The Roe vs Wade decision was what type of US Constitutional Amendment concern?
Roe v. Wade, 410 U.S. 113 (1973), was a landmark decision of the U.S. Supreme Court in which the Court ruled that the Constitution of the United States protects a pregnant woman's liberty to choose to have an abortion without excessive government restriction. It struck down many U.S. state and federal abortion laws and prompted an ongoing national debate in the United States about whether and to what extent abortion should be legal, who should decide the legality of abortion, what methods the Supreme Court should use in constitutional adjudication, and what the role of religious and moral views in the political sphere should be. Roe v. Wade reshaped U.S. politics, dividing much of the United States into pro-life and pro-choice camps while activating grassroots movements on both sides.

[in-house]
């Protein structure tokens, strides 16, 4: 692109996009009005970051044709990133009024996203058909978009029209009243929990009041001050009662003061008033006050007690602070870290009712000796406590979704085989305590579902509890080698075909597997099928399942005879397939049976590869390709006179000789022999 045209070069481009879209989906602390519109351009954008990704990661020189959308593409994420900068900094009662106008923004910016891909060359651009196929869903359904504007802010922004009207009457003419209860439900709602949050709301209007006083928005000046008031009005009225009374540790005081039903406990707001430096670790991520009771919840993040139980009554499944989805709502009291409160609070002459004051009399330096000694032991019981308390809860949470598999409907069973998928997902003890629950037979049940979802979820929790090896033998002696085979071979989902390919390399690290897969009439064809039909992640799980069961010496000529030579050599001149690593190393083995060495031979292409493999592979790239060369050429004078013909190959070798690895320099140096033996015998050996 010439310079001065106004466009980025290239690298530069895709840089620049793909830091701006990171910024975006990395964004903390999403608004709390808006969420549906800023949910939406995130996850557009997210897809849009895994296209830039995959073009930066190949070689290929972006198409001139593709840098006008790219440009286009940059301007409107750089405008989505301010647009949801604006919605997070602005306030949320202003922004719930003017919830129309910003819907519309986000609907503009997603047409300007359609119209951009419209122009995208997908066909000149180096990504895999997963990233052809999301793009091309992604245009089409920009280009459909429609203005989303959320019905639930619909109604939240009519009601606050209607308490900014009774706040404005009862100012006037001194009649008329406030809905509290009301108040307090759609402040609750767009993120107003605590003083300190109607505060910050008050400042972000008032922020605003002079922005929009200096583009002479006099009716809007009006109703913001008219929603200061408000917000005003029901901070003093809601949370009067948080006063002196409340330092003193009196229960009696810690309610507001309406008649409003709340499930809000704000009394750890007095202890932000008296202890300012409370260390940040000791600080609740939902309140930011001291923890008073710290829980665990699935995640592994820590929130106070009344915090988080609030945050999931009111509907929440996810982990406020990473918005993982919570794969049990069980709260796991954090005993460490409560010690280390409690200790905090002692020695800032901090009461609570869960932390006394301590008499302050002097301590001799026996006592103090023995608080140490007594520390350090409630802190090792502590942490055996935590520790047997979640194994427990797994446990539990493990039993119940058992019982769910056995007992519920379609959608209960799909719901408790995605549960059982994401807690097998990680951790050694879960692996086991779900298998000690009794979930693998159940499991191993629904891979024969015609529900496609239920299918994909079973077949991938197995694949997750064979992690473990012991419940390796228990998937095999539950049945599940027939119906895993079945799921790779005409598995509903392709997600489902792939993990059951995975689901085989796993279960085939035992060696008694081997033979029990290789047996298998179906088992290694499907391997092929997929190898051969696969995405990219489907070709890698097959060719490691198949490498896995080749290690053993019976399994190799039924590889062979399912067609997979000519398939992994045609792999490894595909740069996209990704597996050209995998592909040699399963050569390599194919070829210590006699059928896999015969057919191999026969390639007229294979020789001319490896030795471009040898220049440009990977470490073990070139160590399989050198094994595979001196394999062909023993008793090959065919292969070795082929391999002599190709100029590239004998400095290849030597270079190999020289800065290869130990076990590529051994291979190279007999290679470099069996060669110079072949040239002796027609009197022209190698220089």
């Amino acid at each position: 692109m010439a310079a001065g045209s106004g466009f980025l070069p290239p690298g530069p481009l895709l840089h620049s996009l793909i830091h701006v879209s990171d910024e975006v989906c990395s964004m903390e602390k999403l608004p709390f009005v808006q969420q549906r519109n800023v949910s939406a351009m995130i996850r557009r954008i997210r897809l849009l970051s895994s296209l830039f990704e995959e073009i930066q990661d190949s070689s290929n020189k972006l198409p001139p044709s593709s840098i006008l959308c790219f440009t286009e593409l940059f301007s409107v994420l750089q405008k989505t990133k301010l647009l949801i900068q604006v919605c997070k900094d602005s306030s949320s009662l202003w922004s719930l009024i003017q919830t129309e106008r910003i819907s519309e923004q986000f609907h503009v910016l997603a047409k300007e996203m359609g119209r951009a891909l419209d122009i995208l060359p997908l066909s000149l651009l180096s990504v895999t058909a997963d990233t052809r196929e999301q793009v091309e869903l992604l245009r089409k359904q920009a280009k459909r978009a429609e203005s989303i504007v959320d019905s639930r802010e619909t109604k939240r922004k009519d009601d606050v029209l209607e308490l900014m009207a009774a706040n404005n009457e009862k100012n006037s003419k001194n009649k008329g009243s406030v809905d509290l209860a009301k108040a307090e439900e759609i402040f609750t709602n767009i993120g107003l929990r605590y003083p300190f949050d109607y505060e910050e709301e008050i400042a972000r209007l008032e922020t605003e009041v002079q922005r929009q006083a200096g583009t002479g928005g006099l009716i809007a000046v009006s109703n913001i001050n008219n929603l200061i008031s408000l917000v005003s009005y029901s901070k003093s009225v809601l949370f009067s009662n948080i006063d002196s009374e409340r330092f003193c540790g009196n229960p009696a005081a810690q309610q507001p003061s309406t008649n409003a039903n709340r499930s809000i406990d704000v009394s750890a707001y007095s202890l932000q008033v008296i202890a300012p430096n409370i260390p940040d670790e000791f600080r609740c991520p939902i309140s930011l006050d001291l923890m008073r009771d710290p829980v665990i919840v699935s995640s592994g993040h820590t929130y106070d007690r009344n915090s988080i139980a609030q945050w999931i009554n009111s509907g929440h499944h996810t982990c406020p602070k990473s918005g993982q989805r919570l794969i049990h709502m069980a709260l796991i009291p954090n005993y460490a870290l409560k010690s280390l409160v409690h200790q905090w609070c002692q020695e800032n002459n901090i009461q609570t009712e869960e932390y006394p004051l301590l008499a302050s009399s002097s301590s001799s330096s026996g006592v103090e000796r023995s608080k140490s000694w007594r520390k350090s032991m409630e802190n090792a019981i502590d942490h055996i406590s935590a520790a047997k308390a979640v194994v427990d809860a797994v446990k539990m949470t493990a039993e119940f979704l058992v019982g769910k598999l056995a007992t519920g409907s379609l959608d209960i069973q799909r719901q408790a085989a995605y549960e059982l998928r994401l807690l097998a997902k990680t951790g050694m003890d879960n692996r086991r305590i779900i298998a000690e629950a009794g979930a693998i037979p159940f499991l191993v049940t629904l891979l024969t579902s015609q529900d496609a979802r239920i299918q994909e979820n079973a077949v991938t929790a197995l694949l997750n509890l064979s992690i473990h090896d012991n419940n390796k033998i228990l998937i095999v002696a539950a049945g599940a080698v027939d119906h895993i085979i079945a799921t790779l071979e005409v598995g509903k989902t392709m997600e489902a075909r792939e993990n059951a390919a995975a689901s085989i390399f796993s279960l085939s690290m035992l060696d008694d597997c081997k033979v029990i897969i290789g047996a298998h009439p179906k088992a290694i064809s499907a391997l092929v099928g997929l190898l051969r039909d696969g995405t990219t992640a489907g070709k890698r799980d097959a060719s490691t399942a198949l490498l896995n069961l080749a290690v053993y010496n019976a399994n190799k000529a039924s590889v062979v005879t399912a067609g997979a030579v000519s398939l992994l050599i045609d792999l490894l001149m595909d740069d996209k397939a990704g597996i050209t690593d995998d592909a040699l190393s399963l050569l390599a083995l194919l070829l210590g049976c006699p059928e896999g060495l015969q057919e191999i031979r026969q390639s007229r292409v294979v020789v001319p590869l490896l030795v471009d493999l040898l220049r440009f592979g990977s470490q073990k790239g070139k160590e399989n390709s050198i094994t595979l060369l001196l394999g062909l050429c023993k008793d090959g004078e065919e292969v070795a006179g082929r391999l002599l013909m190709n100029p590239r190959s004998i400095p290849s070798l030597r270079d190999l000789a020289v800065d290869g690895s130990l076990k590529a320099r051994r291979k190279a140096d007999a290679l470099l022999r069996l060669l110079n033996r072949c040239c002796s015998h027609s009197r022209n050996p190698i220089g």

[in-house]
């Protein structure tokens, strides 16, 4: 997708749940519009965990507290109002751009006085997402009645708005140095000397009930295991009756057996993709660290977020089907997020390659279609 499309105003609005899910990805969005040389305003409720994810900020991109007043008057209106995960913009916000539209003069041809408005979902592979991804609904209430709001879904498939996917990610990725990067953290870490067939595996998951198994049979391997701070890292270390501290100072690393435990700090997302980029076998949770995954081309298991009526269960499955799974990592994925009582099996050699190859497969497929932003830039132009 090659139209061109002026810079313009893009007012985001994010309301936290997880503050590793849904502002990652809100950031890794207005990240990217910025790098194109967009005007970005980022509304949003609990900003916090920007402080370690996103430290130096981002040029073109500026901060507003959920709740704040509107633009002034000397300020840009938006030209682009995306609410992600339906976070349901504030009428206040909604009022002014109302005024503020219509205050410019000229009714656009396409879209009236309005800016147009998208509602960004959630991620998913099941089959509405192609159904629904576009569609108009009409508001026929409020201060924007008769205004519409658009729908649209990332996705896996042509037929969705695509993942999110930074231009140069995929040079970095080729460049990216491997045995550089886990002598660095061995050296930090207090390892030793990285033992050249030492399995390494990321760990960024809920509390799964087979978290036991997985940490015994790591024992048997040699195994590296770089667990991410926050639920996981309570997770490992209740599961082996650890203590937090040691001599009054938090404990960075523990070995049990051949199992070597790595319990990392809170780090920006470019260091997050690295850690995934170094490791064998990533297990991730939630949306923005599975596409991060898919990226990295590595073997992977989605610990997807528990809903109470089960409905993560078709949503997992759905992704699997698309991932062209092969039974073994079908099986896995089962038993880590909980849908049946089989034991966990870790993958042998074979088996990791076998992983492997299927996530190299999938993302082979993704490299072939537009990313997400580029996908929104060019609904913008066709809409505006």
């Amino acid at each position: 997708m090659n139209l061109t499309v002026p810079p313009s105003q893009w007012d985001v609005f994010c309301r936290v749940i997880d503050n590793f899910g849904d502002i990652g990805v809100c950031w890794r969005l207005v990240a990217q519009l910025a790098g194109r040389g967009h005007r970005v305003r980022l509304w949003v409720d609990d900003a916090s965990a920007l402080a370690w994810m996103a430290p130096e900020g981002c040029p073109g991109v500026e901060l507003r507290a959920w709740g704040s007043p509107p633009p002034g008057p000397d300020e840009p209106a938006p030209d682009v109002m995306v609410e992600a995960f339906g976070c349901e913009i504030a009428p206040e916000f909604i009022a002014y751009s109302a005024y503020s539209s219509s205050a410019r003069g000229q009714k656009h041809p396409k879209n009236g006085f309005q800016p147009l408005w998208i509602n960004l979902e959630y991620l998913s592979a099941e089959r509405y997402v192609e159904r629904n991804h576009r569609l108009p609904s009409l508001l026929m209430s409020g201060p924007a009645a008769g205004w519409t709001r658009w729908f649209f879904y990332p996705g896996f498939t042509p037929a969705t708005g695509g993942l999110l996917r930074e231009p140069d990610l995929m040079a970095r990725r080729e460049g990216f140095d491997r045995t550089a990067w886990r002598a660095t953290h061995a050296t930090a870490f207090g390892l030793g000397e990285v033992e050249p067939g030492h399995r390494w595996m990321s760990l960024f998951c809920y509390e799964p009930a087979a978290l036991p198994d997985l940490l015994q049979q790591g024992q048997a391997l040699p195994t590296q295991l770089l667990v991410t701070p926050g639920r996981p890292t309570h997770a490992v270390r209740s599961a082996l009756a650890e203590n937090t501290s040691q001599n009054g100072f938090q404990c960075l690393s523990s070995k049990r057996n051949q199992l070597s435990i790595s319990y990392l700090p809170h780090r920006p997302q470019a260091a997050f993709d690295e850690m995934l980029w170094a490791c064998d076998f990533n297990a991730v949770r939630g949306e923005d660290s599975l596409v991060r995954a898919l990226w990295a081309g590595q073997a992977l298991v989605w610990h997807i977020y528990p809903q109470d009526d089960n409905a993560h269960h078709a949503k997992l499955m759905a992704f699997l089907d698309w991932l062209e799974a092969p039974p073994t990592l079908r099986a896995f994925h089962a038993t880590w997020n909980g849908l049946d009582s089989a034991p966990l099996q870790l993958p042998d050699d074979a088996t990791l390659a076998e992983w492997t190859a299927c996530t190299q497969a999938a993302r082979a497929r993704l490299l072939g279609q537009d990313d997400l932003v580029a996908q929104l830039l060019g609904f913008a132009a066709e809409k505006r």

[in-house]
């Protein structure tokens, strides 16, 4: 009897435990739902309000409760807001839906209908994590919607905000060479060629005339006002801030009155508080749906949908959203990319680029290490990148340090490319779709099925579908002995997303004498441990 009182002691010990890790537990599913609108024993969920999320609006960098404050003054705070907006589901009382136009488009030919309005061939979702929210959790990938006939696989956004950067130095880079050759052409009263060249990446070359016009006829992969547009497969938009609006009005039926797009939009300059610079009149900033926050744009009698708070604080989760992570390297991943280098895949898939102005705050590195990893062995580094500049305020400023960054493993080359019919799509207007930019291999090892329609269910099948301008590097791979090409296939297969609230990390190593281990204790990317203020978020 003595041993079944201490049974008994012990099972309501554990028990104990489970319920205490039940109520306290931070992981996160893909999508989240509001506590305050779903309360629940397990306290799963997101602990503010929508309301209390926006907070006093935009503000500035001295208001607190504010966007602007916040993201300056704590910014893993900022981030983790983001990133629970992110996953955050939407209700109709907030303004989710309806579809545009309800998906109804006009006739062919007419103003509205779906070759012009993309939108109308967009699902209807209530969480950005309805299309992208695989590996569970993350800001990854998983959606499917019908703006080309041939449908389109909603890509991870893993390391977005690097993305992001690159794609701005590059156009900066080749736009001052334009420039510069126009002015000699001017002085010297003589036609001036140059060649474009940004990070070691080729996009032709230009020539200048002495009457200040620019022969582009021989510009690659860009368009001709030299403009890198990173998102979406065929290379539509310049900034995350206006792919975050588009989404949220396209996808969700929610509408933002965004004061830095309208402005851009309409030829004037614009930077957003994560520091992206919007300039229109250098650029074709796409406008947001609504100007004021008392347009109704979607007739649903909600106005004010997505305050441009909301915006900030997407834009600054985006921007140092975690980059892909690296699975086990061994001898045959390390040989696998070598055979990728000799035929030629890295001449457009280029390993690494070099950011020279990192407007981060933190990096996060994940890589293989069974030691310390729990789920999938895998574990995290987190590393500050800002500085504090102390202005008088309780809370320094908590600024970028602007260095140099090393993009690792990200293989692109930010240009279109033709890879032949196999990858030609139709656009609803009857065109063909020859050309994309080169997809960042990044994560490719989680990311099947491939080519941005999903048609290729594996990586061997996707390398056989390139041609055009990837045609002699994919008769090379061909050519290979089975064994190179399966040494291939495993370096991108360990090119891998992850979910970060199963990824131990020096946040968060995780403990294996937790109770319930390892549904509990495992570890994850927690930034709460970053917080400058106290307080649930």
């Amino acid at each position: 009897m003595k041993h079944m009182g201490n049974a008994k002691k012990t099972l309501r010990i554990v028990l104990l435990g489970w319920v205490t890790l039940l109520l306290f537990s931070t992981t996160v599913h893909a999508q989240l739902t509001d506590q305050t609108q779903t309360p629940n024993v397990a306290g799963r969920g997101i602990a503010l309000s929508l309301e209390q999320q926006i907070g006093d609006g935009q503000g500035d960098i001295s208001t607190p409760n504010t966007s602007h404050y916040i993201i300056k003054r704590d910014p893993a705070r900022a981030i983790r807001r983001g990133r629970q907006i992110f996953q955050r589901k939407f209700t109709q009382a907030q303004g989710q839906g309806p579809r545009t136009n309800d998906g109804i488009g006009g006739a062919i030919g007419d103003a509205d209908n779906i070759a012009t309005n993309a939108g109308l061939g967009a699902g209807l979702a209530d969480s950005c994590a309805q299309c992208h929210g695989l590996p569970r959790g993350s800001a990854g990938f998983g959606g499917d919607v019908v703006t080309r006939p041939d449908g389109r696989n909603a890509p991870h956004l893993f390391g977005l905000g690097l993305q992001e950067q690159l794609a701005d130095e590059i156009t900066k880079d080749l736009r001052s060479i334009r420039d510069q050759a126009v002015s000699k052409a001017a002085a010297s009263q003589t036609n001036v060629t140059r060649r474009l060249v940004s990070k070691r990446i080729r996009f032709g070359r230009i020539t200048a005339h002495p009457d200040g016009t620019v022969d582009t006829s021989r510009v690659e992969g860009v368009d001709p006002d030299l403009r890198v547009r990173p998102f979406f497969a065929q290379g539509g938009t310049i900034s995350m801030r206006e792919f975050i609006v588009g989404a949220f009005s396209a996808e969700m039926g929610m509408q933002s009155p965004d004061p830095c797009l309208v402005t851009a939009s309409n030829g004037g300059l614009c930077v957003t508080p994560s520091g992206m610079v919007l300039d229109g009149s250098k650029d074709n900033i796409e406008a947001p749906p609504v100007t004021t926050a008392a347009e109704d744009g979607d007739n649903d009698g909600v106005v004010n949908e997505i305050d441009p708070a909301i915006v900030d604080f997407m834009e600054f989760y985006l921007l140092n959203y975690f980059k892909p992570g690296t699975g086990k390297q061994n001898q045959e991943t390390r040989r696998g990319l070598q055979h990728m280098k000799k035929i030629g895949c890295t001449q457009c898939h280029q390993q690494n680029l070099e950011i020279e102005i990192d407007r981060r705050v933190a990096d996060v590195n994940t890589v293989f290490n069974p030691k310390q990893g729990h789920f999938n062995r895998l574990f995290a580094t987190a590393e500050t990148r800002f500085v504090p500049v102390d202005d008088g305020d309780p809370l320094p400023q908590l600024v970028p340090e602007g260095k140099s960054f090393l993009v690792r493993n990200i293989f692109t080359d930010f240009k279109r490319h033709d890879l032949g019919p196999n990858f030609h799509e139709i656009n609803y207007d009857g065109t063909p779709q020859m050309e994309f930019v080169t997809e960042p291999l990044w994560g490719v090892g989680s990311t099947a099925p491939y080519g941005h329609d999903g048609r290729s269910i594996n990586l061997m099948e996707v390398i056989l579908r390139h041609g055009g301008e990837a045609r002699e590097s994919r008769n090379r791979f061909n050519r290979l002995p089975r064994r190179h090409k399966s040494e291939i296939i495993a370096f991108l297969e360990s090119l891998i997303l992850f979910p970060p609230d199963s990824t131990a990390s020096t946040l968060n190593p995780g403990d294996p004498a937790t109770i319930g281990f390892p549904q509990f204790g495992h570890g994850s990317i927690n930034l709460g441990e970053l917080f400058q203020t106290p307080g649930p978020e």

In January 1973, the Supreme Court issued a 7–2 decision holding that the Due Process Clause of the Fourteenth Amendment to the U.S. Constitution provides a "right to privacy" that protects a pregnant woman's right to choose whether or not to have an abortion.